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India is among the lowest-ranked countries that have performed dismally when it comes to reducing gender gap in health
India has made key investments in women’s education but it has not removed barriers to women’s participation in workforce. Hence, it is not seeing returns on their investments in terms of development of one half of country’s human capital. The country has much to gain from the participation of educated but untapped talent pool in the workforce. These observations were made by the World Economic Forum Global Gender Gap Index 2016 that has ranked India 87th globally. The country was ranked 108th in 2015 index.
Despite a jump of 21 places from 2015, mainly due to closing of gap in primary and secondary education, ‘much work needs to be done”, according to the WEF. The global index measures a country’s progress based on four parameters—economic participation and opportunity, educational attainment, political empowerment and health and survival.
While India secured 9th place in political empowerment, it performed dismally when it comes to economic participation & opportunity (rank 136) and health & survival (rank 142). At least 38 countries managed to fully close their gender gap in health and survival segment, but India, Armenia and China remain the lowest-ranked countries.
South Asia is ahead of the Middle East and North Africa but behind sub-Saharan Africa in gender gap index. Bangladesh and India closed 70 per cent and 68 per cent of their overall gender gap. The lowest-ranked countries are Bhutan (64 per cent) and Pakistan (56 per cent). No country in South Asia has fully closed its gender gap in education. Only Sri Lanka managed to fully close health & survival gender gap.
Bangladesh (rank 72) is the top performer in the region. Though it made progress on reducing the gap in political empowerment, it has failed to address the widening gap in women’s labour force participation and estimated earned income. India (rank 87) made progress on closing the gender gap with regard to wage equality, but it also lost grounds in terms of women’s estimated earned income.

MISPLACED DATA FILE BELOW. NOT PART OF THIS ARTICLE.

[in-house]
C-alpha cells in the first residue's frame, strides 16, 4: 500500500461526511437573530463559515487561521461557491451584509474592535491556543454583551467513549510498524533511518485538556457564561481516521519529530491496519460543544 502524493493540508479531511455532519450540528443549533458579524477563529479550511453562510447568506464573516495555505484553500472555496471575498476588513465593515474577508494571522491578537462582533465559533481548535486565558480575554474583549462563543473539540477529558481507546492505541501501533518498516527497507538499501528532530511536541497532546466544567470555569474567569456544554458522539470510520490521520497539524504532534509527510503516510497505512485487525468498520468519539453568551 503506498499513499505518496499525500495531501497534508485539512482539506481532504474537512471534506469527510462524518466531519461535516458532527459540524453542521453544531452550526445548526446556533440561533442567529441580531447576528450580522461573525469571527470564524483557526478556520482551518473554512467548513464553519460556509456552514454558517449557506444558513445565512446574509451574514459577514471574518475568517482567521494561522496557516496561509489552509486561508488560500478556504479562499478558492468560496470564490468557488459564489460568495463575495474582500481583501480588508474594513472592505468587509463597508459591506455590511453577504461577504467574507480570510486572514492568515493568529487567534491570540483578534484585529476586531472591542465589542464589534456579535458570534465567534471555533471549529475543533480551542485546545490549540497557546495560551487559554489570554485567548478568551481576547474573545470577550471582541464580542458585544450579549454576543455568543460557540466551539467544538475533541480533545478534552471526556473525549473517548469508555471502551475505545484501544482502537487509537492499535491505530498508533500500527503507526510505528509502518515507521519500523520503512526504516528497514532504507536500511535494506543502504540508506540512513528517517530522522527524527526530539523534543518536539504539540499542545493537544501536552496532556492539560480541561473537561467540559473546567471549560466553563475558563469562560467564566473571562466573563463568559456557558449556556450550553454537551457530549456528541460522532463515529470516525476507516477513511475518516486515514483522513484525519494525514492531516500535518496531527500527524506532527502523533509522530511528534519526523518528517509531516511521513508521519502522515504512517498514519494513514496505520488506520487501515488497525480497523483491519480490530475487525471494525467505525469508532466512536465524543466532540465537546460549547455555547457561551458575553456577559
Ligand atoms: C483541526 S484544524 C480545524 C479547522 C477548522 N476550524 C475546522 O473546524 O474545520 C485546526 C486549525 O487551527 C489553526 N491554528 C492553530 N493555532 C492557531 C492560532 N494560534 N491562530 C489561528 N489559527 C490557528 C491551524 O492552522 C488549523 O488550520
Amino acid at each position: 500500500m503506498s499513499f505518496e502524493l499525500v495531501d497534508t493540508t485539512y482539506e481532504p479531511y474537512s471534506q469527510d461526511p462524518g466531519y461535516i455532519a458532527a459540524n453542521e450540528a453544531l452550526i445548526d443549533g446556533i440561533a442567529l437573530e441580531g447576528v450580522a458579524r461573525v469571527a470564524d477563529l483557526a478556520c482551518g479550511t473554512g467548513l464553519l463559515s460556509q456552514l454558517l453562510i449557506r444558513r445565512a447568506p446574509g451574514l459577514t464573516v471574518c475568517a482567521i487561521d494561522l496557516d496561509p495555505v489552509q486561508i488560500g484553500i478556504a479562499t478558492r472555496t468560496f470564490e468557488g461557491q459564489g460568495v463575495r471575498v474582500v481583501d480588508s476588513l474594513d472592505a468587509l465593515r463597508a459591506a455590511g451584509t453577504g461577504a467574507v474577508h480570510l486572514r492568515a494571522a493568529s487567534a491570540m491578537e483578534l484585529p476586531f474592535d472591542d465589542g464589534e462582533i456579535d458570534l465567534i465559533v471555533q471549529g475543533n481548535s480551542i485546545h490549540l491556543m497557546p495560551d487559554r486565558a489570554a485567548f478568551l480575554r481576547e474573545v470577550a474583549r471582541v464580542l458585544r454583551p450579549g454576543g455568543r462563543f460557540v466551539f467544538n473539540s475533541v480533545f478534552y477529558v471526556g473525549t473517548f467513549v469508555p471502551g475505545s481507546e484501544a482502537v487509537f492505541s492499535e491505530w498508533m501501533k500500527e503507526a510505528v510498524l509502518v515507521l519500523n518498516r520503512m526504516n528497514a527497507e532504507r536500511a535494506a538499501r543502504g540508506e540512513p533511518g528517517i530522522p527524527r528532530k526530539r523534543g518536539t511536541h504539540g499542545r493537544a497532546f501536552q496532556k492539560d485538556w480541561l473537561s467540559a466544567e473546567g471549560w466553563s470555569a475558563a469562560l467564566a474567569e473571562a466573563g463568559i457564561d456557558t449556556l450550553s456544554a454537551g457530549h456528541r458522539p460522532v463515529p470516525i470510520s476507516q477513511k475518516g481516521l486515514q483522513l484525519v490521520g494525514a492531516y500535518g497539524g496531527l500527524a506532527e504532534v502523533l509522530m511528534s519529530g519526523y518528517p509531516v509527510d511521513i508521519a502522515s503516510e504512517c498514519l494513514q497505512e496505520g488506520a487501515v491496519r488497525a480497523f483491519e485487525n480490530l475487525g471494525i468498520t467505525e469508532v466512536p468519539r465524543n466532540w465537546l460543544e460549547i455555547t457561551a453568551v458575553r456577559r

Resurgence of Nicaragua
Since 2006, Nicaragua (rank 9) has closed about 19 per cent of its overall gender gap. Hence, it is one of the fastest-improving countries in the world. The country regained its place in the global top ten countries and remains the best performer in Latin America for the fifth successive year. It not only closed its gender gap on education and health, but it also ranked highest in political empowerment.
Middle East and North Africa
For the first time, North Africa and the Middle East have closed over 60 per cent of the overall gender gap. On the education front, it ranked ahead of Sub-Saharan Africa and South Asia, but on the health front it surpassed East Asia and the Pacific, South Asia and Sub-Saharan Africa. However, no country from the region has been able to fully close gender gap on either education or health. Turkey and United Arab Emirates fared comparatively better in closing gender gaps in health and education respectively.
Rwanda joins the league of Top 5 nations
Scandinavian countries—Iceland (1), Finland (2), Norway (3) and Sweden (4)--dominated the list of top five countries with lowest gender gap globally. Rwanda made an impressive progress to find the fifth place by moving one place ahead of Ireland. Interestingly, four countries from Sub-Saharan Africa—Burundi, Botswana, Rwanda and Ghana— closed more than 80 per cent of their gap when it comes to economic participation and opportunity. Rwanda, in fact, remains the country with the highest share of female parliamentarians (64 per cent) in the world.
The report finds that progress towards parity in economic participation has slowed dramatically with the present gap being largest since 2008. According to the findings, “women around the world on average are earning just over half of what men earn despite working longer hours”.
Stagnant labour force participation is another major challenge with the global average for women is 54 per cent as against 81 per cent for men. Also, the number of women in senior positions also remains low.
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